IS Department

ASP.NET Tips and Tricks

Posted in Programming by Brian Russell on November 12, 2006

ASP.NET Tips and Tricks by Scott Guthrie

He posted the demos and slides for this talk at his website

Choosing between the two different models of development for ASP.NET sites, he offered these tips:  If your site is content centric, you will probably want to use the web site model.  If your background is project based and you are familiar with it, you should use the web application project model.

Scott then showed that you can make any project or item a template very easy.  This is good for doing the repetitive stuff that is done every time a new project is started, or when you are adding a new item to a project.  Stop wasting time and build templates.

He talked about the CSS control adapters toolkit.  This toolkit allows developers to override rendering of controls.  It lets the adapter render the controls.  Right now the Menu, TreeView, data controls, and login controls have control adapters built for them.  This tool kit is going to be incorporated into the product next release, so start using them if you want.

By placing the debugger keyword in your javascript code, you can debug in Visual Studio.

If you are debugging ASP.NET AJAX code, they allow you to step into their javascript libraries.  The normal javascript code output to the browser is compact and void of comments.  If you are running your site in debug mode (debug = true in the web.config) the ASP.NET AJAX product will use the commented and pretty formatted javascript code allowing you to better debug your application.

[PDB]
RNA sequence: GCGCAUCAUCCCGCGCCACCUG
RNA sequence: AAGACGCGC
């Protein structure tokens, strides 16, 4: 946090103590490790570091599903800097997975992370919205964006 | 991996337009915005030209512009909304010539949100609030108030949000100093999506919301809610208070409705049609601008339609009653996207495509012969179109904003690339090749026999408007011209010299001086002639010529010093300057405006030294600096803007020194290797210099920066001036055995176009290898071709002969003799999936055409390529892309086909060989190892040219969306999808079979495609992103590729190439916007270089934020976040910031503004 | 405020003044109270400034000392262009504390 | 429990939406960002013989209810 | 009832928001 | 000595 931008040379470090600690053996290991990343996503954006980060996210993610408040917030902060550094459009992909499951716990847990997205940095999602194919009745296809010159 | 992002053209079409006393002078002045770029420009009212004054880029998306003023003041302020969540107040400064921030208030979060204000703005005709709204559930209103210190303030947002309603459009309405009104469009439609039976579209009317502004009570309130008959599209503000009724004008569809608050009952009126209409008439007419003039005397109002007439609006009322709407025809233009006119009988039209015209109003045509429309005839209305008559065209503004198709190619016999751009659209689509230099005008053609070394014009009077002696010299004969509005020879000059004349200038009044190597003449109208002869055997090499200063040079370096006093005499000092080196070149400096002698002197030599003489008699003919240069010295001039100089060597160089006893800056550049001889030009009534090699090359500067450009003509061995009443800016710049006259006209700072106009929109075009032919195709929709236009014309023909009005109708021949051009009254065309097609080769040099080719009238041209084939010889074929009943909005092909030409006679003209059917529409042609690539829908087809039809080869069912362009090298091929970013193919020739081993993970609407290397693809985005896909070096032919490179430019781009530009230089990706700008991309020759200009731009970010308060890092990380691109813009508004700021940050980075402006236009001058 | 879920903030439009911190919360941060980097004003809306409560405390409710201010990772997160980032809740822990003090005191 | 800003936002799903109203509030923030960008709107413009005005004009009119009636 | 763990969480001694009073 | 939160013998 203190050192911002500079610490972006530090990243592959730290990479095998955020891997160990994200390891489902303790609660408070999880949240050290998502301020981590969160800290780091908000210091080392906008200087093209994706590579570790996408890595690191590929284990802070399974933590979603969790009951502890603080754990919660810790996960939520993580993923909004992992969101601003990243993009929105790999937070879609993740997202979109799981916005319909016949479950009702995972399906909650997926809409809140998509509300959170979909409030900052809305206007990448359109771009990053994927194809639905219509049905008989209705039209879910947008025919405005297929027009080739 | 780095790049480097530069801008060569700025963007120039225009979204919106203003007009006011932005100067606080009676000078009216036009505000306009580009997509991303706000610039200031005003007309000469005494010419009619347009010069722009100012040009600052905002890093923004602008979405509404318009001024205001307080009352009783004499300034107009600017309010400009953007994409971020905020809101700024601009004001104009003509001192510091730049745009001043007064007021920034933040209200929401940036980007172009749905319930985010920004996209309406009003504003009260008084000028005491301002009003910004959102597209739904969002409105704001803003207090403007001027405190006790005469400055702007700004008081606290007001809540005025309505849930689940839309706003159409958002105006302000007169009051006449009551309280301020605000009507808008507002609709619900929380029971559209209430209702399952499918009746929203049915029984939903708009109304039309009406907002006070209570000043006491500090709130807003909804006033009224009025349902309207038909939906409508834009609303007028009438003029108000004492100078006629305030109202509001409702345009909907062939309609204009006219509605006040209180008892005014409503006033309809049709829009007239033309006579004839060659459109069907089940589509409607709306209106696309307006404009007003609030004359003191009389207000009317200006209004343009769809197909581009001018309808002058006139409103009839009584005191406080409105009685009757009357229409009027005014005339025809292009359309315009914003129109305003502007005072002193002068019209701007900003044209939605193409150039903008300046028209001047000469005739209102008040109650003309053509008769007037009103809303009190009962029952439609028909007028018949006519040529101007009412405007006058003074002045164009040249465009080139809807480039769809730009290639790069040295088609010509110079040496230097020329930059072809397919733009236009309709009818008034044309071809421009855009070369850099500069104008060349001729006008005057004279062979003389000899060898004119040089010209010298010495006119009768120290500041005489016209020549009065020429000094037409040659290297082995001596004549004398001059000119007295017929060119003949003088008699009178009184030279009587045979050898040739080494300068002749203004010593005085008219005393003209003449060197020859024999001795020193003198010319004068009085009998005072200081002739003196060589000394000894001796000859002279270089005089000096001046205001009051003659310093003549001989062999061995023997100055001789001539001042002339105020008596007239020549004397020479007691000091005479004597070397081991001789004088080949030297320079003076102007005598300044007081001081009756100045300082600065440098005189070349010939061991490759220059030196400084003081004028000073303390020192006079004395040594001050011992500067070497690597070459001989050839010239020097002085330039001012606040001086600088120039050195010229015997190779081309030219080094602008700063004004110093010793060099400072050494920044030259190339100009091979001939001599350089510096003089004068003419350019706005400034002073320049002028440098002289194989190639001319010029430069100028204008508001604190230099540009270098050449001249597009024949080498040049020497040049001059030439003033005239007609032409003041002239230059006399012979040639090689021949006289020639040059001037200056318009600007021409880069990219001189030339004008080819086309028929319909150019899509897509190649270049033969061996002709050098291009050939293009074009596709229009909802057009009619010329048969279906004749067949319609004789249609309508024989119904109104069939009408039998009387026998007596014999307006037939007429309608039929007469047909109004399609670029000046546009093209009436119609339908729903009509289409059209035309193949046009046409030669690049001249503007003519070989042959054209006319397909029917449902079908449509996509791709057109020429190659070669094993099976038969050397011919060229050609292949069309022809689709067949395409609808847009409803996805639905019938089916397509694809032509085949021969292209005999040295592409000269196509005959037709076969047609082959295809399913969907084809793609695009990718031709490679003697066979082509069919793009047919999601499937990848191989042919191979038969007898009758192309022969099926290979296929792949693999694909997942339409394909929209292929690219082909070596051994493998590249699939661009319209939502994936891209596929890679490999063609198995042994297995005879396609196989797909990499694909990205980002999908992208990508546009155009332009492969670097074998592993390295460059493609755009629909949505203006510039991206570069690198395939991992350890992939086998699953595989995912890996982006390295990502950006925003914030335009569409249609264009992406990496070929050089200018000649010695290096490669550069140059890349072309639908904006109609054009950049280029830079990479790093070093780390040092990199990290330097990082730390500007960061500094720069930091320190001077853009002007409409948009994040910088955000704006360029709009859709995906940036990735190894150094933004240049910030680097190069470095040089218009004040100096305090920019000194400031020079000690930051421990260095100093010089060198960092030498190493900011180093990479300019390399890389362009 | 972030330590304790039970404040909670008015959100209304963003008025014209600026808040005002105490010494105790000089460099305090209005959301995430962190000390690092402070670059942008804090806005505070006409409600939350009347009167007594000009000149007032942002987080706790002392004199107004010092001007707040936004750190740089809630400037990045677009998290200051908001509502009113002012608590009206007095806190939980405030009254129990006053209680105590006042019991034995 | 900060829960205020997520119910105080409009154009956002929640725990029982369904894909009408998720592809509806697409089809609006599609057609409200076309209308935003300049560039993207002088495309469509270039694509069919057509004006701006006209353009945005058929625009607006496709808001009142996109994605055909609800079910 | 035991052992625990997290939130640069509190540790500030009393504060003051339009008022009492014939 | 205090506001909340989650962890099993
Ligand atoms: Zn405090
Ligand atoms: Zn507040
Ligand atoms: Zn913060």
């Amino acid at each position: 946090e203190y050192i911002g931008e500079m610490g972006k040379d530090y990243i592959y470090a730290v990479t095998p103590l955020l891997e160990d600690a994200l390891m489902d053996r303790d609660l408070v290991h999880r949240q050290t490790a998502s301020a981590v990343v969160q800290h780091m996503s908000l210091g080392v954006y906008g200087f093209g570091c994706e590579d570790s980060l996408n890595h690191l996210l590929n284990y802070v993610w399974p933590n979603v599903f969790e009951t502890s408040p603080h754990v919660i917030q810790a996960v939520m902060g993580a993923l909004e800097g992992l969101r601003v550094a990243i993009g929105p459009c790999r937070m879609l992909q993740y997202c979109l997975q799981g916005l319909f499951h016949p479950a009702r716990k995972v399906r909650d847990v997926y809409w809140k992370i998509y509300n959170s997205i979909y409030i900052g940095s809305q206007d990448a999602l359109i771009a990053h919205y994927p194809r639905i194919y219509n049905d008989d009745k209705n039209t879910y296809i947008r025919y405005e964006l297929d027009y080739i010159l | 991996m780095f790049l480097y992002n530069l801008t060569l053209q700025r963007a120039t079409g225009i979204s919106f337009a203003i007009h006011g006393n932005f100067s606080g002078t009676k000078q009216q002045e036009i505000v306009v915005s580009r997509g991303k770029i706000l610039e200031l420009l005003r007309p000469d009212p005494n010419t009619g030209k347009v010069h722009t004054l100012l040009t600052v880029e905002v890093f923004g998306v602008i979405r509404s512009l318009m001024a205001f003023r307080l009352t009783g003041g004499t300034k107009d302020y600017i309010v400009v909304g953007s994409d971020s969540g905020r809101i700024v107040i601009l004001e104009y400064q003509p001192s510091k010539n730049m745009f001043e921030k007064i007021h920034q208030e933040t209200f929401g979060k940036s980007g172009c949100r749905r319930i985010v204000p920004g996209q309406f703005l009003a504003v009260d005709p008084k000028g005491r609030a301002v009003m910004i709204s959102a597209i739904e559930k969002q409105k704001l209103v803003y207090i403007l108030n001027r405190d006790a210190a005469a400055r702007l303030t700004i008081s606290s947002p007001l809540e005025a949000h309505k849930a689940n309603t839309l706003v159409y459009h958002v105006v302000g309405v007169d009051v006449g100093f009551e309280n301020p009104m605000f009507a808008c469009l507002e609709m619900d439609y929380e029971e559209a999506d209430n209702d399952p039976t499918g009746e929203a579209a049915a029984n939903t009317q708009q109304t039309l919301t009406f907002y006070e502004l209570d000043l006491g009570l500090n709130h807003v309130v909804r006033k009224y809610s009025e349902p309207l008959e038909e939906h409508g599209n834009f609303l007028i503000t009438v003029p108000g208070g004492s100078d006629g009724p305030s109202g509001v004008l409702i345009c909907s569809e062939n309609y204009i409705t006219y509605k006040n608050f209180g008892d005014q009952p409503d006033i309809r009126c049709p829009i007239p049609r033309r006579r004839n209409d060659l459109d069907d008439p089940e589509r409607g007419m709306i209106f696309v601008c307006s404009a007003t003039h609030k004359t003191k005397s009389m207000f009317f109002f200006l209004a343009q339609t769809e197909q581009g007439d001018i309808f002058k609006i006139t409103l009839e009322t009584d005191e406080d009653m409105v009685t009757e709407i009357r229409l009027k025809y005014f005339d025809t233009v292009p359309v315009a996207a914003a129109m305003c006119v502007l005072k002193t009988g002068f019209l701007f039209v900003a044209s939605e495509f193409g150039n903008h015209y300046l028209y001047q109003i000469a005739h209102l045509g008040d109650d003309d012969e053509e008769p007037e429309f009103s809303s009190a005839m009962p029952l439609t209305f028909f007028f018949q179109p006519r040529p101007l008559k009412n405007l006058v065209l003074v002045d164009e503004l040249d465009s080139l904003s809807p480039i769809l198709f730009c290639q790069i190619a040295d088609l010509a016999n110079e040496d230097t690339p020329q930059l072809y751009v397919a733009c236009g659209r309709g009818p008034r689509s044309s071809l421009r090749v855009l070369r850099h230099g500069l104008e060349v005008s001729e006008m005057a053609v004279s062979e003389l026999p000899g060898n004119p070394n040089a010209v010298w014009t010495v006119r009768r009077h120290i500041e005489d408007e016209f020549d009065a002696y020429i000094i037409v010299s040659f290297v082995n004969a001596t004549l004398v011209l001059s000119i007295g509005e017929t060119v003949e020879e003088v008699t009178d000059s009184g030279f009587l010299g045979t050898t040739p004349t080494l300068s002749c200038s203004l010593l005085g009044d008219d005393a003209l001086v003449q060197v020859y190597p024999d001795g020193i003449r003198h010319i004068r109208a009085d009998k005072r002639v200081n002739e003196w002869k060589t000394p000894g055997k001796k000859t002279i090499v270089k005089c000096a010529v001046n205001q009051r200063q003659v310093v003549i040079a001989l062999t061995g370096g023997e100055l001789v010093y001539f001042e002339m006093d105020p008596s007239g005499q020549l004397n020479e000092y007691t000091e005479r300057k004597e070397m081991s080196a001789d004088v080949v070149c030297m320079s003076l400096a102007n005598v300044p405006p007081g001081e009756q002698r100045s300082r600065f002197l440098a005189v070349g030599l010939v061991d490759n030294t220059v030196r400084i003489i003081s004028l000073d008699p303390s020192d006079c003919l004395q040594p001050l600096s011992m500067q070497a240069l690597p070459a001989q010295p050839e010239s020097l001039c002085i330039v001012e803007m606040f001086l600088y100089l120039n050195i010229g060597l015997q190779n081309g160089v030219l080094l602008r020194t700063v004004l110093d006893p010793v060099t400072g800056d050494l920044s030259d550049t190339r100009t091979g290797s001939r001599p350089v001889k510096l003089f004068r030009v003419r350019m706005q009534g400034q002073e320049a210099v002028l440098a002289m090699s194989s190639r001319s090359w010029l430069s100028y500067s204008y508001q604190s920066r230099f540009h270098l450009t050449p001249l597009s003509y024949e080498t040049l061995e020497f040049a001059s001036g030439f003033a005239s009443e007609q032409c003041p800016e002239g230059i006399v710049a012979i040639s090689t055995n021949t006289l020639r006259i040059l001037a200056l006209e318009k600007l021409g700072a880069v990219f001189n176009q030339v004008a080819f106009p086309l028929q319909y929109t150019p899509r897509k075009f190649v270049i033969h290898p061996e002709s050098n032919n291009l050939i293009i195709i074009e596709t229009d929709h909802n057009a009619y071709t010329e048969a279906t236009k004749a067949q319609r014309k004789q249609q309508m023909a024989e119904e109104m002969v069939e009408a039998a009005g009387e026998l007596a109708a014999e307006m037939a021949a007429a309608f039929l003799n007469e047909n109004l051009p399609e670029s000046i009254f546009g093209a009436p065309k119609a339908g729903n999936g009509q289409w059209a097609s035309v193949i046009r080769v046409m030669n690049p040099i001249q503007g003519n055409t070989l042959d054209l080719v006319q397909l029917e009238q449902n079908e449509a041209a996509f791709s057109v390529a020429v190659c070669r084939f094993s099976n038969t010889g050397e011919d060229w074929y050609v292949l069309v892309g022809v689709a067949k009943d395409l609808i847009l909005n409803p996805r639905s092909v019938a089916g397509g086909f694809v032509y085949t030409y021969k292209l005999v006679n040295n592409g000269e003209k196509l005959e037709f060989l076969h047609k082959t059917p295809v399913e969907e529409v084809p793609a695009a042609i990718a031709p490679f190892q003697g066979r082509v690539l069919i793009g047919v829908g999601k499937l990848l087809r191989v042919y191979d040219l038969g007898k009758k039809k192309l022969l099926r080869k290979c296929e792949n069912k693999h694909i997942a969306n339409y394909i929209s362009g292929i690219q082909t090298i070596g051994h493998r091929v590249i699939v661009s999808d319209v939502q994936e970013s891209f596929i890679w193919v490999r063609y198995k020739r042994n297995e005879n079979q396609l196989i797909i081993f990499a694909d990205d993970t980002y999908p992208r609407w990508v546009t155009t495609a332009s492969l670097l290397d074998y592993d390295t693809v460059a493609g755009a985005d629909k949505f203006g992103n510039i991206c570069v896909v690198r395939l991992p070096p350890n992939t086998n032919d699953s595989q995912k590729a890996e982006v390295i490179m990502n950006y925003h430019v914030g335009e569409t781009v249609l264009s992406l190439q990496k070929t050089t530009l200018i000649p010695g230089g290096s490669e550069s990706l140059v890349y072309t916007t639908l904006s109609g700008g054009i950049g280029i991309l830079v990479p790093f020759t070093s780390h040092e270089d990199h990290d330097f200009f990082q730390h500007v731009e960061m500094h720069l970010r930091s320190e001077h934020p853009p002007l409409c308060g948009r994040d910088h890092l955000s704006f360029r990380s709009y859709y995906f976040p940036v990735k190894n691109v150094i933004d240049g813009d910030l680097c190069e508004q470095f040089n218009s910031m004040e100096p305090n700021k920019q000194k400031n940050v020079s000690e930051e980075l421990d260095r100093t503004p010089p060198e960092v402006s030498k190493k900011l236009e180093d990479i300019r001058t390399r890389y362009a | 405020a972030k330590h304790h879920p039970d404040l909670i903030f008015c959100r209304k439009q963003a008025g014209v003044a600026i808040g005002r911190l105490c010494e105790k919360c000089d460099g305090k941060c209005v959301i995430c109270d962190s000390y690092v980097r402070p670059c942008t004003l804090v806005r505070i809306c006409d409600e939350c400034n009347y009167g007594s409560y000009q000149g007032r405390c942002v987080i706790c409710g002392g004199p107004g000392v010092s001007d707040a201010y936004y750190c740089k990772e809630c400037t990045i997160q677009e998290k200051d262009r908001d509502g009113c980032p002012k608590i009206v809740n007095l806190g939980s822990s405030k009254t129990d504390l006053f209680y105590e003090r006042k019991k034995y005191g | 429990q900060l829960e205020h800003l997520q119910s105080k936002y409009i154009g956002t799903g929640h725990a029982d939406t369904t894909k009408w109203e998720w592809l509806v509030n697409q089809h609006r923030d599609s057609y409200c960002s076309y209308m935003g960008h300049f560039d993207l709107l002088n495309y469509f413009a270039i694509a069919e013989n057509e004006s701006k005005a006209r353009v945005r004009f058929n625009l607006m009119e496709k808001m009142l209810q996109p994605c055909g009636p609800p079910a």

Server controls can be registered in the web.config instead of on each page they are used (AKA the @Register directive at the top of the ASP.NET page that gets generated when you add a custom control).  All you need to do is put a controls section in your web.config and add the tagPrefix section.  Search the web for an example (I didn’t get the example wrote down in time).

You can put server side comments into your ASP.NET pages.  The format is <%– Comment here –%>.  These are nice because they are not rendered out to the browser, they are stripped out by the ASP.NET engine during rendering.

Use the OutputCache attribute on pages to increase performance.  You can also do the same thing to individual controls as well.  If you are doing it with controls, look into the Shared attribute and ensure you have it set correctly for your application.

In ASP.NET 2.0, there is a Substitution control that allows you to cache everything but ‘this’ on the page.  You can have a cached page that only has one part of it dynamically rendered out.

You can use the web.config to specify common caching profiles so that multiple pages can share the settings.

If you need to update your ASP.NET application, you can take your site offline by simply dropping a App_Offline.htm file in the root directory of your site.  ASP.NET will see this and stop the ASP.NET engine and render the contents of this file.  This is a much more graceful way to perform public updates.  One thing to remember is to ensure it is at least 512 bytes long otherwise IE will override that file and show something from IE.  You never want that to happen.  So you can just pad the file with comments if needed.

Web deployment projects in VS 2005 can help ensure settings in your web.config are configured properly for deployment.  This is helpful for not leaving Debug=true in your web.config on your live site.  Even better though, you can set the machine.config to always override the debug settings on your production web server.  This ensures that a web site never runs in debug.  You do this by adding <deployment retail=true /> in the machine.config.

The ASP.NET AJAX javascript code is only 14.4 K – 20.4 K large.


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